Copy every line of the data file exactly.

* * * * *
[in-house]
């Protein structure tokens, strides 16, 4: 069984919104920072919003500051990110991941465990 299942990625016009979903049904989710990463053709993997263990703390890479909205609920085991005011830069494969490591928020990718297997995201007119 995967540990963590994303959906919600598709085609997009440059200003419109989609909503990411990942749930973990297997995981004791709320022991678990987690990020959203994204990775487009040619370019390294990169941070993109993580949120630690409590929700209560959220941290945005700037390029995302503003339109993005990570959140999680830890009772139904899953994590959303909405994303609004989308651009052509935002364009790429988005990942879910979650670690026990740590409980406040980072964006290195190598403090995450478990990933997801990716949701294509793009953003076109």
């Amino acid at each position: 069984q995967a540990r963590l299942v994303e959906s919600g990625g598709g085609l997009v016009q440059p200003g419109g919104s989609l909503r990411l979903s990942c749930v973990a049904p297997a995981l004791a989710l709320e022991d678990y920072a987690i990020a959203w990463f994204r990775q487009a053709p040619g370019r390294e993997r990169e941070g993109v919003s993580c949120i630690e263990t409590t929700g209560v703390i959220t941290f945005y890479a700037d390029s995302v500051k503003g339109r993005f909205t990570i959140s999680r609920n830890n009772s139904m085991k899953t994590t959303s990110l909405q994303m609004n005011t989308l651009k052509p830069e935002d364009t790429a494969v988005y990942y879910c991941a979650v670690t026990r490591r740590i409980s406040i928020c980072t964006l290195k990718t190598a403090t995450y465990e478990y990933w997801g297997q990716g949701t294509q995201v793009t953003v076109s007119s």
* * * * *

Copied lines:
[in-house]
């Protein structure tokens, strides 16, 4: 069984919104920072919003500051990110991941465990 299942990625016009979903049904989710990463053709993997263990703390890479909205609920085991005011830069494969490591928020990718297997995201007119 995967540990963590994303959906919600598709085609997009440059200003419109989609909503990411990942749930973990297997995981004791709320022991678990987690990020959203994204990775487009040619370019390294990169941070993109993580949120630690409590929700209560959220941290945005700037390029995302503003339109993005990570959140999680830890009772139904899953994590959303909405994303609004989308651009052509935002364009790429988005990942879910979650670690026990740590409980406040980072964006290195190598403090995450478990990933997801990716949701294509793009953003076109």
């Amino acid at each position: 069984q995967a540990r963590l299942v994303e959906s919600g990625g598709g085609l997009v016009q440059p200003g419109g919104s989609l909503r990411l979903s990942c749930v973990a049904p297997a995981l004791a989710l709320e022991d678990y920072a987690i990020a959203w990463f994204r990775q487009a053709p040619g370019r390294e993997r990169e941070g993109v919003s993580c949120i630690e263990t409590t929700g209560v703390i959220t941290f945005y890479a700037d390029s995302v500051k503003g339109r993005f909205t990570i959140s999680r609920n830890n009772s139904m085991k899953t994590t959303s990110l909405q994303m609004n005011t989308l651009k052509p830069e935002d364009t790429a494969v988005y990942y879910c991941a979650v670690t026990r490591r740590i409980s406040i928020c980072t964006l290195k990718t190598a403090t995450y465990e478990y990933w997801g297997q990716g949701t294509q995201v793009t953003v076109s007119s």